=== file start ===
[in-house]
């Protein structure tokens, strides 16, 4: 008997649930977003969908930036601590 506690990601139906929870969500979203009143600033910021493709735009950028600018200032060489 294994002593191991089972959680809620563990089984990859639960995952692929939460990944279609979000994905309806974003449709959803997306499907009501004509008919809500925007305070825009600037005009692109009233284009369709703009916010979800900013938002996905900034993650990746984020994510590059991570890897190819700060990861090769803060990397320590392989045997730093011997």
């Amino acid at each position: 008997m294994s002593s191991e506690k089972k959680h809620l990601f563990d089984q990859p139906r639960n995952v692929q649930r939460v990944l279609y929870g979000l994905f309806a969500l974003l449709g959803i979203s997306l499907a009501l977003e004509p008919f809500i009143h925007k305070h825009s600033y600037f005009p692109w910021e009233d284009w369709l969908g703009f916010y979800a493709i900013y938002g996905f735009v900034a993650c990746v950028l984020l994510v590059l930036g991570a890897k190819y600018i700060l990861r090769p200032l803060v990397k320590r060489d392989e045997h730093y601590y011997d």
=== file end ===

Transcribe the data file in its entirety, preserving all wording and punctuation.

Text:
[in-house]
């Protein structure tokens, strides 16, 4: 008997649930977003969908930036601590 506690990601139906929870969500979203009143600033910021493709735009950028600018200032060489 294994002593191991089972959680809620563990089984990859639960995952692929939460990944279609979000994905309806974003449709959803997306499907009501004509008919809500925007305070825009600037005009692109009233284009369709703009916010979800900013938002996905900034993650990746984020994510590059991570890897190819700060990861090769803060990397320590392989045997730093011997």
């Amino acid at each position: 008997m294994s002593s191991e506690k089972k959680h809620l990601f563990d089984q990859p139906r639960n995952v692929q649930r939460v990944l279609y929870g979000l994905f309806a969500l974003l449709g959803i979203s997306l499907a009501l977003e004509p008919f809500i009143h925007k305070h825009s600033y600037f005009p692109w910021e009233d284009w369709l969908g703009f916010y979800a493709i900013y938002g996905f735009v900034a993650c990746v950028l984020l994510v590059l930036g991570a890897k190819y600018i700060l990861r090769p200032l803060v990397k320590r060489d392989e045997h730093y601590y011997d």